Europe as a world power is the future and offers its inhabitants freedom and independence

On one side of the world is our ally, the United States; on the other, China is a more recent world power. Europe is in between, topographically speaking. The USA is the country that Europe seceded to in the last century as a world power. On the other hand – it is Europeans who shaped North and South America.

Until a few decades ago at most, China was primarily a country used to manufacture our consumer goods cheaply. It is a Communist state ruled strictly and with an industrious population. China developed into a leading high-tech state with its own identity.

Europe has many nationalities and languages. Economically, Europe is a superpower that is only experienced as such by naming individual countries. On the other hand, Europe is insufficiently able to defend itself. Militarily, Europe is dependent on the United States. Fortunately, there is a military alliance, NATO, as a result of which Europe can consider itself reasonably safe. Europe loses credibility by making insufficient efforts to pay for its own defence.

Many people in Europe are happy with a USA that we’ll be able to talk to again after the change of president. Without threatening language. It is gradually becoming clear that the United States wants to see more respect for its own interests. Things could change so much that Europe will have to take over part of America’s role as world policeman. President Trump’s message seems clear and lasting in this respect.

China is a country that the free West cannot ignore. China has long since ceased to be the producer that should be pleased with our orders. China’s population is becoming prosperous. Domestic spending is a significant economic factor. China is manifesting itself materially and politically all over the world, particularly in Africa but also in south-eastern Europe. We could ask ourselves what is desirable and what is not. The restrictions imposed on China could apply to the whole of Europe. Outside the EU as well.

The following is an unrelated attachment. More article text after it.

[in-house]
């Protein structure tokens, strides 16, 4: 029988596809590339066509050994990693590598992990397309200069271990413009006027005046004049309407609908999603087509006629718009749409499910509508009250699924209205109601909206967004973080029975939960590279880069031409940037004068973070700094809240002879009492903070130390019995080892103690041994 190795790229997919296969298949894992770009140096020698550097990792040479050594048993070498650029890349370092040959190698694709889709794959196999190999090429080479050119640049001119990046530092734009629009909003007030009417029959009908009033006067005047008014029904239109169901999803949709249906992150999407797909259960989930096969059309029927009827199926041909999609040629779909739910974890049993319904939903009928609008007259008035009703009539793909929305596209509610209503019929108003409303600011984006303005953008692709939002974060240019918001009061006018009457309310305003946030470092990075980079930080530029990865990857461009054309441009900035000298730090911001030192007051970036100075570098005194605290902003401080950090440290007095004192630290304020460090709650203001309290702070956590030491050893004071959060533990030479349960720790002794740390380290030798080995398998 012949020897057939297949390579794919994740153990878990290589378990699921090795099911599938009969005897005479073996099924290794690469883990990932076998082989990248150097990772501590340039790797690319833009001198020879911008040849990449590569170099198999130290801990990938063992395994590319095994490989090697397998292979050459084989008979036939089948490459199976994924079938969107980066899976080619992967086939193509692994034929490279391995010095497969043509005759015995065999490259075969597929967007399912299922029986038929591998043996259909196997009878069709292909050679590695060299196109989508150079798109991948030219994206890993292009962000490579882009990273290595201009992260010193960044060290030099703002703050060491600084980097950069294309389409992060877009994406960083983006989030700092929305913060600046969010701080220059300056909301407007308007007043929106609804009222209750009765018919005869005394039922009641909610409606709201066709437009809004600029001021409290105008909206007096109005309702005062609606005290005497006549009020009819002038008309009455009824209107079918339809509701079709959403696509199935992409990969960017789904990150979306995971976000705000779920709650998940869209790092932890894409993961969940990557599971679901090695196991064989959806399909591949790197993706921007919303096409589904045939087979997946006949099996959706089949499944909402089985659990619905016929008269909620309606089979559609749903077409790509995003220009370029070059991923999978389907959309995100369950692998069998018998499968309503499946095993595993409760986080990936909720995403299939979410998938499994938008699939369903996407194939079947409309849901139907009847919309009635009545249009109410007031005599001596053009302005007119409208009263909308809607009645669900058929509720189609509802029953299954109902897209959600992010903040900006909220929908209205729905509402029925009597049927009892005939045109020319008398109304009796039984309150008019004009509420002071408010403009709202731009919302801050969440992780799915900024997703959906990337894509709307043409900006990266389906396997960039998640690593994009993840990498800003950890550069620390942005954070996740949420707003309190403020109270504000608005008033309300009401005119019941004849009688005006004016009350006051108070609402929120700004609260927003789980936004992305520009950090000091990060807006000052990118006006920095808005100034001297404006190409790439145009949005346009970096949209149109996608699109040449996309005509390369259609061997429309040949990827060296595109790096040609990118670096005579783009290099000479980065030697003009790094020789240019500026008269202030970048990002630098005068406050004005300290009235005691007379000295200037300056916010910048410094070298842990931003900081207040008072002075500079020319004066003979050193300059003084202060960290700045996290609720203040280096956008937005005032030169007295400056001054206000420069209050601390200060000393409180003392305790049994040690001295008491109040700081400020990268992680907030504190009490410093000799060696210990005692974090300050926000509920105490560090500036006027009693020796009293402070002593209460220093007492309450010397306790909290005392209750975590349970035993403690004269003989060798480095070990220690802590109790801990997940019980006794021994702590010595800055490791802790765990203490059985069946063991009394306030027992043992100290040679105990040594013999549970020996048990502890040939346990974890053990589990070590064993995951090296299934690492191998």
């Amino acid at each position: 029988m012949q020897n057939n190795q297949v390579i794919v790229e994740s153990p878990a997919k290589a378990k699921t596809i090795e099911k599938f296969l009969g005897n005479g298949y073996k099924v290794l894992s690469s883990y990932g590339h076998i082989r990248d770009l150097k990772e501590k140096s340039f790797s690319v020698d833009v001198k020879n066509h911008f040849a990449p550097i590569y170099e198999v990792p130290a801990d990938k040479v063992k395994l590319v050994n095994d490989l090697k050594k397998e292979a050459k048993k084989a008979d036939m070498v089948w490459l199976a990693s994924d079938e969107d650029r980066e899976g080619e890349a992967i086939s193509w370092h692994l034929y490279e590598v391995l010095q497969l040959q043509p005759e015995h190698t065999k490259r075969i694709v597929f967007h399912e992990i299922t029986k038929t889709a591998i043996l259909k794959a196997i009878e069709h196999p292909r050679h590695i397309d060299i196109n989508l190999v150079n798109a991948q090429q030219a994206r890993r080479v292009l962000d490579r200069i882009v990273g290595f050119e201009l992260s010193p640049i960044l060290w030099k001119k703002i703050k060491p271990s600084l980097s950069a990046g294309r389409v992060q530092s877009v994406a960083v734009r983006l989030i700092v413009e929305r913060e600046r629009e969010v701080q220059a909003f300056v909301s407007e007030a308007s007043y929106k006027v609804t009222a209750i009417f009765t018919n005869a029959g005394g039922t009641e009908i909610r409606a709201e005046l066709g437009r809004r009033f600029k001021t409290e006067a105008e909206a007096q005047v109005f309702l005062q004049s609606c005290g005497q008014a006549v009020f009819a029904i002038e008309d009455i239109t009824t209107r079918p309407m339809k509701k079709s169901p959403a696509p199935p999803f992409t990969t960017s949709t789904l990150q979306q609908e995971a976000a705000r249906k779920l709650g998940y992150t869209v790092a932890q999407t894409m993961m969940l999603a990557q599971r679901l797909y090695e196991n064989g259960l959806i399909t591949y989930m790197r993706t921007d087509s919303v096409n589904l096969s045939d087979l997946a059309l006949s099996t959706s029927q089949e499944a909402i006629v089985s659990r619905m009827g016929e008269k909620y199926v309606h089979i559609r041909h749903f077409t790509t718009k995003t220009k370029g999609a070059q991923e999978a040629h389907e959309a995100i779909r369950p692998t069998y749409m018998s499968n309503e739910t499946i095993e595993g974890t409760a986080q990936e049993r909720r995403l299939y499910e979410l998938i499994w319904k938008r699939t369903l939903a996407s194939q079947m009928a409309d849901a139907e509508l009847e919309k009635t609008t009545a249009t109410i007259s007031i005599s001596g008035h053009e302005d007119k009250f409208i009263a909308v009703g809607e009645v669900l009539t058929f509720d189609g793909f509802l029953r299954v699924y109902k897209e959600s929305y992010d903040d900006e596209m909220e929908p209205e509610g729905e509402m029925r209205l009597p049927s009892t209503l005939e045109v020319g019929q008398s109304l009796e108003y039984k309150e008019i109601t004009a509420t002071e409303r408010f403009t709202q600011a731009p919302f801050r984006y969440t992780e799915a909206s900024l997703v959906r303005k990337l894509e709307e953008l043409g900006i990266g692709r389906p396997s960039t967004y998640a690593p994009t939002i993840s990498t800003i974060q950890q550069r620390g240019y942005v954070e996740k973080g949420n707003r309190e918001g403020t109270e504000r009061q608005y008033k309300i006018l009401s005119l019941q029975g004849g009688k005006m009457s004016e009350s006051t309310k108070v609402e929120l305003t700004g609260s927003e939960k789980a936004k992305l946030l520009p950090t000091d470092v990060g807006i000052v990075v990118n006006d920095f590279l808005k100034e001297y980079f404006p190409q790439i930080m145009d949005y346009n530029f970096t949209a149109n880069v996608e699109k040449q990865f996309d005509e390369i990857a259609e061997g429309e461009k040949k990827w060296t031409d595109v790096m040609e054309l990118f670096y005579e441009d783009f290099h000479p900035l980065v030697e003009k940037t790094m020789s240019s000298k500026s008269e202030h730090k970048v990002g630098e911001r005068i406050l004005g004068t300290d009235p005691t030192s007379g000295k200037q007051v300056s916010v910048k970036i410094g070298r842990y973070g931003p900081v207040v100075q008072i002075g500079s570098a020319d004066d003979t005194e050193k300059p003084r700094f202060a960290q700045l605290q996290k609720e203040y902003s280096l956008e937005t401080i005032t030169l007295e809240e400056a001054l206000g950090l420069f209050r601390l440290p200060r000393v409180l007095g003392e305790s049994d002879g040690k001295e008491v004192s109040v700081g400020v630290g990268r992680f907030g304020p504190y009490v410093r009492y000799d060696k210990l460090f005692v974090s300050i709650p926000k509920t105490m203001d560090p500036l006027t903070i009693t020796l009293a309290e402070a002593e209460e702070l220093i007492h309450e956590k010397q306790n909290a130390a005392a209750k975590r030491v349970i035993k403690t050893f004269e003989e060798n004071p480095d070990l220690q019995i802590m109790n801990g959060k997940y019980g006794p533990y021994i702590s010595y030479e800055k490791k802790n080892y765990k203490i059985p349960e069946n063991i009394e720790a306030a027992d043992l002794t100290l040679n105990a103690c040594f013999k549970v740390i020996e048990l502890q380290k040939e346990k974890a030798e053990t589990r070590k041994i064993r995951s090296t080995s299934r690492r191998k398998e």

Europe has an interest in good relations with China as a producer of those articles that are best made there. There are also dangers in this relationship. China has no hesitation in copying our inventions and even spying on us.

One obvious danger is our dependence on China as a producer of medicines. That is what we have allowed to happen. It happens not only to Europe but also to the US, where, for example, heart operations can sometimes not take place because of a lack of heparin. Medicines are vital goods. When disaster strikes somewhere in the world, it is mainly food and medicines that provide help.

There are probably other goods that need to be produced closer to home.

Be that as it may. Europe has everything it needs to show itself to be a world power alongside the United States and China. The world has an interest in a strong Europe.


Europe as a world power must be united

The European Union is a far-reaching cooperation of currently 27 countries. It has taken a great deal of effort and many years to arrive at the present European Union. The current collaboration has several predecessors, such as the EC and EFTA. After the end of the Second World War, the United States offered its support to the devastated continent. A critical precondition was that the various countries of Europe should work together. This can help prevent new wars.
The EU’s objectives and values are enshrined in a Charter. The member countries are democracies with an independent judiciary and freedom of expression.

There are various threats to unity. Great Britain has now left the EU, and the actual withdrawal will take place on 1 January next. As far as European cooperation is concerned, the departure of the UK can be regarded as a significant loss. The UK is one of the most important countries in Europe and one of the oldest democracies in the world.

What is more, the UK, alongside France, has a powerful military. A country to be proud of and indispensable to Europe as a world power.

Once upon a time, there was a referendum in the United Kingdom in which mainly conservative and older Britons elected to leave the EU. The massive presence of mainly Eastern Europeans also prompted the British to vote in favour of Leave. It is an EU principle that all EU citizens are free to settle in any other EU country. It does not seem to bother the Brexiteers that the Scots voted in the referendum in favour of Remain. This strengthens the already existing Scottish urge for independence.